Patrick Curry, ‘Tolkien and Nature’
Patrick Curry explores Tolkien’s deep feeling for nature, how this transpires in his work, its relevance in our modern world and the ecological challenges that we face every day.
The natural world in Middle-earth is central to Tolkien’s imaginal world. It is not the only thing that matters in that world, of course, but it is an essential part of it. To begin with, I don’t say ‘imaginary’ because that implies unreality: one of the most striking things about Middle-earth is how real it feels. A common experience of Tolkien’s readers is that they have been there. This phenomenon can be understood as the combination of two dynamics: what Tolkien himself put into his stories, and what readers — naturally drawing on what he called those stories’ ‘applicability’ to their own life-experience — find there.
Tolkien’s own love of nature cannot be doubted. His profound feeling for natural place, variety and detail permeates The Lord of the Rings especially, and is an important part of the reasons why it is so convincing. The story takes in geology, ecosystems and bioregions, flora and fauna, seasons and the weather, and the Sun, Moon, planets and stars. Nor – and this is another key point – are these merely a passive backdrop for the human (and quasi-human) drama. Far from it. Middle-earth is an actor, a character, itself, and so are all its important places and parts. Tolkien’s work is not anthropocentric (human-centred).
Reflecting Tolkien’s special love of flora, there are more than sixty species of plants in The Lord of the Rings in addition to at least eight invented kinds. But centre stage are trees. As he wrote in a letter late in his life, ‘In all my works I take the part of trees as against all their enemies’. He even once described The Lord of the Rings as ‘my own internal Tree’.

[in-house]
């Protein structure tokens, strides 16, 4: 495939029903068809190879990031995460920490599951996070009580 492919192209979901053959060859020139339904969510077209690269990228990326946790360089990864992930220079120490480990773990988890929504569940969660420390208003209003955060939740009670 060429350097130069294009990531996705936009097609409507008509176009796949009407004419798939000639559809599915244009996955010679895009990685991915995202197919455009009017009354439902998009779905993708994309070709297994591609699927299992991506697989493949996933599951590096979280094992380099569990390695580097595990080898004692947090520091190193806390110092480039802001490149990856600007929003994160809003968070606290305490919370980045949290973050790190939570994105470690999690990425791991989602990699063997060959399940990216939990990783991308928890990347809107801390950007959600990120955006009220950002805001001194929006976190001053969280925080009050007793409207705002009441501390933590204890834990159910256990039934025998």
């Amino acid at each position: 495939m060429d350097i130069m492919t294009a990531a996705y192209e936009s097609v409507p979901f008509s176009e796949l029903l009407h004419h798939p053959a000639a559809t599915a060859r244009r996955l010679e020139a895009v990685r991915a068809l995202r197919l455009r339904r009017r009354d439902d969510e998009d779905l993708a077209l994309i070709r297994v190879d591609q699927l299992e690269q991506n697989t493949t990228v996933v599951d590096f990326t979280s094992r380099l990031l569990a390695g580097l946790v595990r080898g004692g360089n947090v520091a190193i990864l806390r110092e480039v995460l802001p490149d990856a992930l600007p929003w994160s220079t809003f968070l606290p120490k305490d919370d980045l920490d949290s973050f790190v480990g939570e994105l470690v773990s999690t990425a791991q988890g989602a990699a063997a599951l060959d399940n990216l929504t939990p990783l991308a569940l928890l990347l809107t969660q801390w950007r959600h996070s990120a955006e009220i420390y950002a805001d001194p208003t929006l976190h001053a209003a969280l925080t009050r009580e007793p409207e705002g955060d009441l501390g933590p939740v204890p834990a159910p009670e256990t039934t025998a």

Important trees therein include the hobbits’ Party Trees (both old and new) and Old Man Willow, and every forest – the Old Forest, Mirkwood, Fangorn and Lothlórien – is unique and plays a key role. Furthermore, underpinning the whole structure are the cosmogonic trees of Laurelin and Telperion, whose light survives in the light of Eärendil (that is, the ‘star’ we call Venus) and thence the phial which Galadriel gives to Frodo. And, of course, there are the Ents: one of his unique and most enduring creations, whose distinctiveness is that they are not humans in the form of trees, but rather trees who are sentient.
The presence in Tolkien’s work of non-human agency and subjectivity is vital. It characterizes not only people (both human and non-human) but entities we are accustomed to think ‘cannot be alive’, such as plants, rocks and places. Thus, when the herb athelas is crushed in hot water, the air sparkles with joy; the mountain Caradhras deliberately blocks the Company’s way with snow until it is forced to withdraw; the stones of Cirith Ungol listen to Frodo laugh. And these are no mere empty literary metaphors: Middle-earth is alive, as a whole and in all its parts.
Tolkien thus returns readers to the animate, sensuous, infinitely complex nature that humans have lived in for nearly all their one hundred thousand years or so, until the modern Western view of nature as a set of quantifiable, inert and passive ‘resources’ started to bite only four hundred years ago. Middle-earth is real because despite our modernist education we recognize it. We can still have the experience that Frodo had when he put his hand on a mallorn tree in Lothlórien: ‘He felt a delight in wood and the touch of it, neither as forester nor as carpenter: it was the delight of the living tree itself’. Similarly, Goldberry tells Frodo that Tom Bombadil does not own the Old Forest and the country around it because ‘The trees and the grasses and all things growing or living in the land belong each to themselves’. The kind of spirituality that corresponds to this apprehension of the world is animism.